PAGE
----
Germany has amended laws on protection against unfair dismissal and on
fixed-term work, which should make it more attractive and affordable to employ
people in the country.
Under current law, protection against unfair dismissal is only available for
staff who work in organisations with more than five employees, and who have
been employed with the same employer for at least six months.
From 1 January, the ‘five-employees limit’ will be modified and up to five
fixed-term employees, whose employment starts after 1 January 2004, will not
count towards the limit.
This means employers that currently employ five workers will be able to
employ more without the law on unfair dismissal being applicable.
Alternatively, they could appoint six fixed-term staff who work no more than
30 hours a week, 10 who work no more than 20 hours a week, or a combination –
as long as they are fixed-term and the threshold total of five full-time staff
is not exceeded.
Other changes mean that when employers terminate employment for operational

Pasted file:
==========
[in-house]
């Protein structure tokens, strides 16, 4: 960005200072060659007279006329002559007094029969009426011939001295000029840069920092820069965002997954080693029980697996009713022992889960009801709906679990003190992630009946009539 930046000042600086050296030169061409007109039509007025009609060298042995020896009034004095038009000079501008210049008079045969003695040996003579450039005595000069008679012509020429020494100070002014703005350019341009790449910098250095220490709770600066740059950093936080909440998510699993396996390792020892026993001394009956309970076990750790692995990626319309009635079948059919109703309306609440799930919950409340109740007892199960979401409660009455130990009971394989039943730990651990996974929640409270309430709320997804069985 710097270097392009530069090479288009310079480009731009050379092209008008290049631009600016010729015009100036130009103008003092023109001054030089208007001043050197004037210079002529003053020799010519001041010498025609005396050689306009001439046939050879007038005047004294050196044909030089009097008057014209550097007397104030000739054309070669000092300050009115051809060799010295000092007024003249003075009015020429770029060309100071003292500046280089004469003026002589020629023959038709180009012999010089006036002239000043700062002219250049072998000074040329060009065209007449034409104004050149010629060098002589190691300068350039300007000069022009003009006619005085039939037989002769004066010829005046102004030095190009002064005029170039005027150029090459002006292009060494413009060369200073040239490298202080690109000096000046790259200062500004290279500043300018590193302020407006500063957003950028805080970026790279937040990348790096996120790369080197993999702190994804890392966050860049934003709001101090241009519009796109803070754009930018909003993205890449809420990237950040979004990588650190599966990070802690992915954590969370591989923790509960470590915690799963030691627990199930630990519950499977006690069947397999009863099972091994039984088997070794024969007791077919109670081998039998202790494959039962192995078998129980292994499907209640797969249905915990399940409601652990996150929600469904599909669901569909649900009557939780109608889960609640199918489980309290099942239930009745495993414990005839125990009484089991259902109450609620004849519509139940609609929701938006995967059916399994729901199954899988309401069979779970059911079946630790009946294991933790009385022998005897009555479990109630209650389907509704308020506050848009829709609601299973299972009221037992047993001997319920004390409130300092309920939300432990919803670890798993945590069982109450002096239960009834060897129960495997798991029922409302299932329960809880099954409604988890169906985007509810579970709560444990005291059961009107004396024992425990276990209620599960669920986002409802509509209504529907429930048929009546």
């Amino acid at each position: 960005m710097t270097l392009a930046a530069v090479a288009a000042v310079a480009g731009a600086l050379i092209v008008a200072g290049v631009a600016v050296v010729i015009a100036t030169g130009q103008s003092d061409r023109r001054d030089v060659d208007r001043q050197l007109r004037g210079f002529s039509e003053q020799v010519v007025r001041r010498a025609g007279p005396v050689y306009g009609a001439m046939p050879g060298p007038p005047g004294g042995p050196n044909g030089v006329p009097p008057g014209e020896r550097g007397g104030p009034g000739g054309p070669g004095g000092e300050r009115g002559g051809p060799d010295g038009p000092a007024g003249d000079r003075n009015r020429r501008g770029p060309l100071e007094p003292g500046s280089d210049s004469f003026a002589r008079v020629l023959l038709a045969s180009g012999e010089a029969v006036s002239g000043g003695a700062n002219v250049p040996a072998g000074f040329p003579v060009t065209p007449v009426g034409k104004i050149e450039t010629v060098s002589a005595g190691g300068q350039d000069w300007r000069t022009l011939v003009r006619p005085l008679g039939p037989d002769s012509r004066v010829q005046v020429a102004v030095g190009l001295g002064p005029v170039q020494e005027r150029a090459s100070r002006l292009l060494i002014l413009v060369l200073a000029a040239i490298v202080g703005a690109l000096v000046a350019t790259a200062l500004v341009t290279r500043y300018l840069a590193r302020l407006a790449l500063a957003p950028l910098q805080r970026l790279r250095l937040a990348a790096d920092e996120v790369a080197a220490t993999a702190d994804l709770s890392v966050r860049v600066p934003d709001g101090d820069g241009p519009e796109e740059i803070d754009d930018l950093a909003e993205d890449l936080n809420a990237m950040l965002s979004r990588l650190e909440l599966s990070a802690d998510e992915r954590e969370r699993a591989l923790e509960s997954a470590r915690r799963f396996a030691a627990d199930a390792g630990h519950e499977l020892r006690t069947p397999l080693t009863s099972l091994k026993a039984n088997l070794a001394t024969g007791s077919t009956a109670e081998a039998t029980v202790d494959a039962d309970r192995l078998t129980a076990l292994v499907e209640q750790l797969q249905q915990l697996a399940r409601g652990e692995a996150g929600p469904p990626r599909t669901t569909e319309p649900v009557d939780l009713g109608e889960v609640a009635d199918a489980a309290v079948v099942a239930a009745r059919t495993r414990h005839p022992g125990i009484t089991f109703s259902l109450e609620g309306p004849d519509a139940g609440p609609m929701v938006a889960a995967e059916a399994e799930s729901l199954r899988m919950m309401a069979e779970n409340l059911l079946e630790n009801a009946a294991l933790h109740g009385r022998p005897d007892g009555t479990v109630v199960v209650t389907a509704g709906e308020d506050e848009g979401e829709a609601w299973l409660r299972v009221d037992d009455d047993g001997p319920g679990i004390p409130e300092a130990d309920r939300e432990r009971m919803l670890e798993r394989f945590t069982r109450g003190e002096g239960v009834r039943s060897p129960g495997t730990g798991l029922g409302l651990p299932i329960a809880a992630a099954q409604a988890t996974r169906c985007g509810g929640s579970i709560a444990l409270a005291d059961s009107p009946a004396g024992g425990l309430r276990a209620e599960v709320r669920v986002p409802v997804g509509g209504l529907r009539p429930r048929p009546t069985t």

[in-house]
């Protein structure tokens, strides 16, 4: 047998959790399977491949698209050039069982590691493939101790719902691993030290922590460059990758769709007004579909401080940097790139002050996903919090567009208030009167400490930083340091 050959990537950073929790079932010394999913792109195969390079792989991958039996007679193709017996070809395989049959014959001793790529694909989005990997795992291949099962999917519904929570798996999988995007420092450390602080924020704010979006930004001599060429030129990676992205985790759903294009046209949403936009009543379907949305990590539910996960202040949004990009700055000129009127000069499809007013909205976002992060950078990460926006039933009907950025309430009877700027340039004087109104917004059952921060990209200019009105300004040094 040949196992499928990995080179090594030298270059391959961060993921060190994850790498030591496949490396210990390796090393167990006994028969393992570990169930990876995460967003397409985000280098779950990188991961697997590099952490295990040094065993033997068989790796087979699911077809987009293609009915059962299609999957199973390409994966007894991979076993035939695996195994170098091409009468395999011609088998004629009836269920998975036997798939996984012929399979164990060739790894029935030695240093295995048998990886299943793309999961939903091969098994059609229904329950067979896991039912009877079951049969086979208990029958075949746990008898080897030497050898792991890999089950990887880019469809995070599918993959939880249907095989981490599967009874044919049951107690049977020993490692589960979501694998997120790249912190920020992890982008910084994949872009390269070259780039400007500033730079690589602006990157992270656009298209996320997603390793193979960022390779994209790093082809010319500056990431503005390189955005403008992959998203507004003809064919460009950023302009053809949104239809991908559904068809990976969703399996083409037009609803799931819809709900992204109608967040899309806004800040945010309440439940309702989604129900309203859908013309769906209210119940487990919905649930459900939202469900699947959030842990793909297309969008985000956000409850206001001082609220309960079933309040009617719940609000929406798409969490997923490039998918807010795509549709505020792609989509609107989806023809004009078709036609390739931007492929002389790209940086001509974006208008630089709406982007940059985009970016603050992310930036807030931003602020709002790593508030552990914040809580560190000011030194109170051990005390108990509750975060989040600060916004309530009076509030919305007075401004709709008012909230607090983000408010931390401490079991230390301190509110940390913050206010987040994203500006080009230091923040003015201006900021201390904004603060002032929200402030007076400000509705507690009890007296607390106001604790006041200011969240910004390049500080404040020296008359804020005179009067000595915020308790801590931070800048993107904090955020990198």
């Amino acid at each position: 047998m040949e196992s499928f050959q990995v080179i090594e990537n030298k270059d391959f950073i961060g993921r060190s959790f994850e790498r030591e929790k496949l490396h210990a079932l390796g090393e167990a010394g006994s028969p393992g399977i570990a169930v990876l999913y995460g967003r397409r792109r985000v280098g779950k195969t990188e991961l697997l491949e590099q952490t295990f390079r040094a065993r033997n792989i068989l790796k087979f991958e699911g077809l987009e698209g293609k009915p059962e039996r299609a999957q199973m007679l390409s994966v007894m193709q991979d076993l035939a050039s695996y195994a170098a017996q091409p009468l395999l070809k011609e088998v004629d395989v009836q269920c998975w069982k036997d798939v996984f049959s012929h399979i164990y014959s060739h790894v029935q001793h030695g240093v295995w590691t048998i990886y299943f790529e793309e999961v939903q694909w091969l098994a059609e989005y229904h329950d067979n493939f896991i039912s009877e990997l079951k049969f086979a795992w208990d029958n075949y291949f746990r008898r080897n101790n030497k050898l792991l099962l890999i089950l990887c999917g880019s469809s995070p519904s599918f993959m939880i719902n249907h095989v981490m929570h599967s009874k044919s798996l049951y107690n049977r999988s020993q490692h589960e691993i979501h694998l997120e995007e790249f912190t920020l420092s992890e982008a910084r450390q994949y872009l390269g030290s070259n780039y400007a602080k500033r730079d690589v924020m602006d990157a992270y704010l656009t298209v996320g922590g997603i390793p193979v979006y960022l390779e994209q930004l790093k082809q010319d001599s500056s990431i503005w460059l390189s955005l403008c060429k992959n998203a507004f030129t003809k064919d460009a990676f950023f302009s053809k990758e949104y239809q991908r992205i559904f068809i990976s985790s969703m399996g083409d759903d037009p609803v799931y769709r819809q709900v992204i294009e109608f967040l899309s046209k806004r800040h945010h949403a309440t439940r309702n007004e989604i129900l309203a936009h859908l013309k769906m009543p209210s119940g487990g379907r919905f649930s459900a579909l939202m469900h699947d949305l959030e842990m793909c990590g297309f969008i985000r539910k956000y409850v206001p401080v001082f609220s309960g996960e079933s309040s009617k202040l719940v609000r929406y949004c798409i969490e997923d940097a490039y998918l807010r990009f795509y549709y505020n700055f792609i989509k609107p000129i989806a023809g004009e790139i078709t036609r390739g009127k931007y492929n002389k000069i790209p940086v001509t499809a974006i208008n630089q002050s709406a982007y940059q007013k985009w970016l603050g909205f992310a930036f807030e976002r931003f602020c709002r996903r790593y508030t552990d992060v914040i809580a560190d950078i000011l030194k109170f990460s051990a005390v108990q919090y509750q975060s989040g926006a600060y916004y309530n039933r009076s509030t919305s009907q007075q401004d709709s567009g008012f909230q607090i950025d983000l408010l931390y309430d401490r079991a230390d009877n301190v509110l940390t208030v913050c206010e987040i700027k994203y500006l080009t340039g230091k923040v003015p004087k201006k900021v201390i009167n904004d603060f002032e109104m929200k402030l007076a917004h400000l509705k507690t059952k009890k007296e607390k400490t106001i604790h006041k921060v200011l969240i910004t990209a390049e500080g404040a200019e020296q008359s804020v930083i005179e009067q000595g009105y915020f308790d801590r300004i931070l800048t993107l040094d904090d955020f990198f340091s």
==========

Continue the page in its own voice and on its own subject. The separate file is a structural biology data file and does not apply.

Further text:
reasons (similar to redundancy), they will be able to offer a ‘statutory
compensation payment’ if the employee decides not to file a complaint for
This statutory compensation payment is equal to a half-monthly gross salary
per year of employment. It is then up to the worker to decide whether to take
court action, bearing in mind that if the dismissal is held to be justified,
they might leave the court empty handed.
Martin Fischer, of the German British Chamber, said: "The new rules in
connection with the termination of employment will make consequences of
redundancy more predictable. The additional costs caused by judicial
proceedings will now be saved in many cases," he said.